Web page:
Results: A previously presented analysis of a pilot group of 50+50 women showed significant effect on GWG (8.6±4.9 kg vs. 12.5±5.1 kg) in the intervention group, and a significantly lower weight at the postnatal checkup versus the first contact with AC (−0.2±5.7 kg vs. +2.0±4.5 kg). A greater proportion of MM also managed to restrict their GWG to less than 7 kg (36% vs. 16%). The result from the full scale study will be presented and discussed at the conference.

Conclusion: Our pilot study showed that it is possible to guide the woman in AC towards lifestyle changes that decrease GWG, with a modest and economically realistic effort with simple measures, and we expect similar results from the full study.

Disclosure of interest: None to declare.

Poster presentation no. P421

Nutrient intake differences between monozygotic twins discordant for BMI and liver fat

Leonie-Helen Bogl1,2*, Sari Räsänen3, Jaakko Kaprio1,2 and Kirsi Pietiläinen2,3

1Clinicum, Department of Public Health, University of Helsinki, Helsinki, Finland; 2Institute for Molecular Medicine Finland (FIMM), University of Helsinki, Helsinki, Finland; 3Obesity Research Unit, Research Programs Unit, University of Helsinki, Helsinki, Finland

*Presenting author

Background and aims: To study whether macro- and micronutrient intakes differ between BMI-discordant monozygotic (MZ) co-twins concordant and discordant for liver fat independent of genetic effects.

Methods: The sample consisted of 23 MZ twin pairs discordant for BMI (BMI difference ≥ 3 kg/m2), and weight-concordant control pairs (n=22, BMI difference <3 kg/m2), identified from two nationwide cohorts of Finnish twins. Dietary intake was assessed by 3-day food records. Under-reporters were excluded from the analysis. Liver fat content was measured by proton magnetic resonance spectroscopy.

Results: In individuals, energy intake and energy contributing nutrients were higher in overweight as compared to lean subjects. Individuals with fatty liver (liver fat percentage >5.5%) had an increased omega-6 (n-6) to omega-3 (n-3) fatty acid (FA) ratio, and a lower intake of vitamin D and vitamin K. In pairwise analysis, leaner and heavier co-twins of discordant pairs did not differ significantly in macro- or micronutrient intake. When BMI-discordant pairs were further divided into liver fat-discordant and concordant (based on the median liver fat difference, 2.6%), the nutrient intake of heavier co-twins with liver fat differed from that of their leaner co-twins without liver fat, that is, a higher n-6 to n-3 FA ratio and lower vitamin D intake.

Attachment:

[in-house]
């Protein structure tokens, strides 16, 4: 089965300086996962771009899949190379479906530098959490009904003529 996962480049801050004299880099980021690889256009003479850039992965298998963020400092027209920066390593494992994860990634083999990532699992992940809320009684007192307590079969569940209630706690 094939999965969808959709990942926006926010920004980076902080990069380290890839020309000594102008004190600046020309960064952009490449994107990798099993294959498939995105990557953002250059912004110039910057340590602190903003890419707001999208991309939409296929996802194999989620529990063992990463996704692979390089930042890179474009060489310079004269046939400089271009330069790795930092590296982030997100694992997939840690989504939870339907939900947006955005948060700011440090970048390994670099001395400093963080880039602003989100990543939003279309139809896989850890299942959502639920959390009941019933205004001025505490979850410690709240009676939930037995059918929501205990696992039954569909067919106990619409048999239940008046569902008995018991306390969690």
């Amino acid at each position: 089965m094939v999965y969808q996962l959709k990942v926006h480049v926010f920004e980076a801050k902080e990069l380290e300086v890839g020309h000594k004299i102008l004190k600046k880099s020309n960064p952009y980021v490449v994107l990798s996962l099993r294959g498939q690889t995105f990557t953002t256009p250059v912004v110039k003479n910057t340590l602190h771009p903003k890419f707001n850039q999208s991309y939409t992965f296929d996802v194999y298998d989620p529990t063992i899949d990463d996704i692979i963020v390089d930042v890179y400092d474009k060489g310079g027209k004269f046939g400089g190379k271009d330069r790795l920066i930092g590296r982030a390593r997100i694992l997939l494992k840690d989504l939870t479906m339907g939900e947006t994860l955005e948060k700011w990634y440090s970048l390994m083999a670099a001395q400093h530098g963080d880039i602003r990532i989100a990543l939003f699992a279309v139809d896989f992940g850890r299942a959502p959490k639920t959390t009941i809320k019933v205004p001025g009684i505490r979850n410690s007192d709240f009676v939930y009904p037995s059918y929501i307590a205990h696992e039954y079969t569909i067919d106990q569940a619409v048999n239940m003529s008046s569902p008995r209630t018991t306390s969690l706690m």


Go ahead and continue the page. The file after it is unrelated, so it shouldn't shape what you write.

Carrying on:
Conclusion: The balance of the polyunsaturated n-6 to n-3 FA ratio and vitamin D intake in the habitual diet differ between genetically identical twin pairs who differ in liver fat, suggesting that future studies should give attention to these nutrients when examining determinants of non-alcoholic fatty liver disease.

Disclosure of interest: None to declare.

Poster presentation no. P422

Levels of iodine, sodium, and dietary fibre in selected Nordic and Estonian foods

Helena Pastell1*, Ann J[otilde]eleht2, Ellen Kielland3, Ólafur Reykdal4, Veronica Öhrvik5, Jorån Østerholt Dalane3, Liisa Valsta6 and Nordic Food Analysis Network

1Finnish Food Safety Authority Evira, Helsinki, Finland; 2National Institute for Health Development, Tallinn, Estonia; 3Norwegian Food Safety Authority, Oslo, Norway; 4Matís, Reykjavik, Iceland; 5National Food Agency, Uppsala, Sweden; 6National Institute for Health and Welfare, Helsinki, Finland